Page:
The real point here however, is that Facebook is on course to generate $1 billion in revenue this year from social gaming. If that is the case, the social gaming market on Facebook alone is worth at least $3 billion, as they’re taking a 30% cut. This is an ecosystem that is only a couple of years old. And it’s just for gaming and not commerce.
They work in places where the alternatives are expensive, inconvenient or absent. And since they work, and customers like them, they are already spreading.
BBC Worldwide will allow Facebook users to rent 29 Doctor Who episodes… Viewers will pay for the digital videos using Facebook Credits
With a 30% (or whatever) fee, they are currently more suited to digital goods rather than physical goods, but as volume builds and the merchant services charges fall, it will change.
Payvment launched a Facebook Mall two weeks ago, where consumers can shop among 50,000 retailers and add items to a single shopping cart. Payvment is signing up around 300 new storefronts daily and has roughly 1.2 million items in the mall today.
But as I say, it’s what it represents that is important. And what it represents is a population scale, non-bank payment solution.
Facebook then also has the potential to draw in the unbanked or the underbanked around the world, where the entire infrastructure of having physical money and a place to store it can be leapfrogged in place of a virtual system and marketplace.
Facebook isn’t going to become a telco, I’m sure, but they could become an M-PESA. They did make an interesting comment about their strategy yesterday.
Erick Tseng, head of mobile products at Facebook, reinforced the theme of mobility at the Mobilize conference he was speaking at when he said, “We’re going to become a mobile company.” He said that Facebook has more than 350 million mobile users (out of 800 million total), and that the proportion will swing to more than 50 percent within the next year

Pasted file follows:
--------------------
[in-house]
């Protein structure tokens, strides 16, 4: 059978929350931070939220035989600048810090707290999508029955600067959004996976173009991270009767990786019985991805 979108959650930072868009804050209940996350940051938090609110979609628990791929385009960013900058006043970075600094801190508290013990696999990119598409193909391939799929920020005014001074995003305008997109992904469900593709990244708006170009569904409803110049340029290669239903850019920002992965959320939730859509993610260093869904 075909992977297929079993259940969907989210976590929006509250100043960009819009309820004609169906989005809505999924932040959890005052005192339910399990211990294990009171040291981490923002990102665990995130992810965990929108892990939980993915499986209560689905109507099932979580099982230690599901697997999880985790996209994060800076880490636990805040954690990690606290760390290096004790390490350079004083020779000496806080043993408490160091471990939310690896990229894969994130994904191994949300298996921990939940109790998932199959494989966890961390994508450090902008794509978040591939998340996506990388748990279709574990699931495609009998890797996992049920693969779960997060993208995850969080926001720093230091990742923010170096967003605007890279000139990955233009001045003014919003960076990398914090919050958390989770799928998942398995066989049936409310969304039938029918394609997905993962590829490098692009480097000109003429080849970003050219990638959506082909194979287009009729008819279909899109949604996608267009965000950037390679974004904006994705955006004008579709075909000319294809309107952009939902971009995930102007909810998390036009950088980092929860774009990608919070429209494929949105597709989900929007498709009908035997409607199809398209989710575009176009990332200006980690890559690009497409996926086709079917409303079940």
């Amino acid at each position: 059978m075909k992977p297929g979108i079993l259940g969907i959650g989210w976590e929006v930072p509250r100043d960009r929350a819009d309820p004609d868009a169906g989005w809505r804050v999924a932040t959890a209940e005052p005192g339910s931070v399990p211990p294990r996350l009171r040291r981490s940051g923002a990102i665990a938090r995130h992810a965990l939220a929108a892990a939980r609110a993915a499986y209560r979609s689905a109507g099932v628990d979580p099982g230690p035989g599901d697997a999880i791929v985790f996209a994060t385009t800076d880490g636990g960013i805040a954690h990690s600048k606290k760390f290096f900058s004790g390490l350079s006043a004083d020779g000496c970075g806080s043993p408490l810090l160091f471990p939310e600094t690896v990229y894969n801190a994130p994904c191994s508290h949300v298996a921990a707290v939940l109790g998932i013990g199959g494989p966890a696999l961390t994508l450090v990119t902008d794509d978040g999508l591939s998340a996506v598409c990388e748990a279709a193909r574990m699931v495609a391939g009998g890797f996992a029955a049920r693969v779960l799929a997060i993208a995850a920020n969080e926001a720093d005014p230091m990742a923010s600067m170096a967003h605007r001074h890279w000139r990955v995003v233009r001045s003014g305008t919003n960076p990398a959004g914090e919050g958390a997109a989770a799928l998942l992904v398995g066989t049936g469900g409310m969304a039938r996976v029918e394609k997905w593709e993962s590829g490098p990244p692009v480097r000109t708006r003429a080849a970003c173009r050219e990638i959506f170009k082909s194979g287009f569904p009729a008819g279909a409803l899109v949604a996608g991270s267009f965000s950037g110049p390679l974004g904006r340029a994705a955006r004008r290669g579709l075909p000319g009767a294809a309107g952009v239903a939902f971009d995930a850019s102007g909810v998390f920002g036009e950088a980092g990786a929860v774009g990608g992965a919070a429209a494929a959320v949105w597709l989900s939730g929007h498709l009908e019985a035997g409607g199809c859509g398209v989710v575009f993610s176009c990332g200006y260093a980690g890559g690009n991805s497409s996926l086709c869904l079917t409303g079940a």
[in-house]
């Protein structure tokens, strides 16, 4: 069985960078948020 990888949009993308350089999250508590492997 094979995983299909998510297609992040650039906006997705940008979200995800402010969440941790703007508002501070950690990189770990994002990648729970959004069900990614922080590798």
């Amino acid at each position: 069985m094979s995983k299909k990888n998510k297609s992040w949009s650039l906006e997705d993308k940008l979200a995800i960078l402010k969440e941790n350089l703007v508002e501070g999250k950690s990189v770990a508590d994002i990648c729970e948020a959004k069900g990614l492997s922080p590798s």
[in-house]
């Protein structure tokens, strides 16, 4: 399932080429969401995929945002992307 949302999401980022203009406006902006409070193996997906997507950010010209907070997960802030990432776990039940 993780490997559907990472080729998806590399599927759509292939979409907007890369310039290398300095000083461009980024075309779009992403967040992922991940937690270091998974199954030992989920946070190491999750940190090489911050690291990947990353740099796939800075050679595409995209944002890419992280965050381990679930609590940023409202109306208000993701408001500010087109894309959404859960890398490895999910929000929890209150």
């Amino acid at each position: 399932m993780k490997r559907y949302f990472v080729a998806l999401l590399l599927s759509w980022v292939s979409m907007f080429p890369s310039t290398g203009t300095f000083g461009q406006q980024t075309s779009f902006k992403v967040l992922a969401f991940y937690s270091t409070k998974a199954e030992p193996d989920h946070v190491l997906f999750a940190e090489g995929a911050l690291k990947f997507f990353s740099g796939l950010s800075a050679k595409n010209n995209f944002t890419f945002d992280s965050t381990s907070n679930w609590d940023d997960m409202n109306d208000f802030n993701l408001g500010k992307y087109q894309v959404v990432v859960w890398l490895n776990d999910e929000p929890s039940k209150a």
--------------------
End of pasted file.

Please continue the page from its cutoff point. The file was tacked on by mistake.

Just as Eric Schmidt at Google said, if you don’t have a mobile strategy then you don’t have a strategy. There’s a lot to be discussed about mobile commerce and which organisations might take up which positions in the emerging value networks, but if we just focus back down on payments for a bit…
Not surprisingly, consumers trust incumbent payment brands when they think about the future of mobile payments. Facebook is the least trusted, despite big numbers of consumer who spend a lot time sharing personal information on the site.
What the figures actually show is that about a third of consumers say they would trust Visa, MasterCard and Amex with mobile payments, about a quarter would trust Apple, Microsoft and Google and half of that number would trust eBay or Facebook. Personally I don’t care what the public say about anything, but it is a little puzzling to me that the payment brand trust figures are so low. Any theories? Are they tainted by association with banks? If they stay that low, and the trust in Facebook stays high, then maybe Facebook Credits will be more of a competitor than the incumbents currently imagine.
These are personal opinions and should not be misunderstood as representing the opinions of
Consult Hyperion or any of its clients or suppliers
These are the personal opinions of Consult Hyperion and its guests and should not be misunderstood as representing the opinion of its clients or suppliers. To discuss how any of the technologies discussed in this post can benefit your business, please contact Consult Hyperion.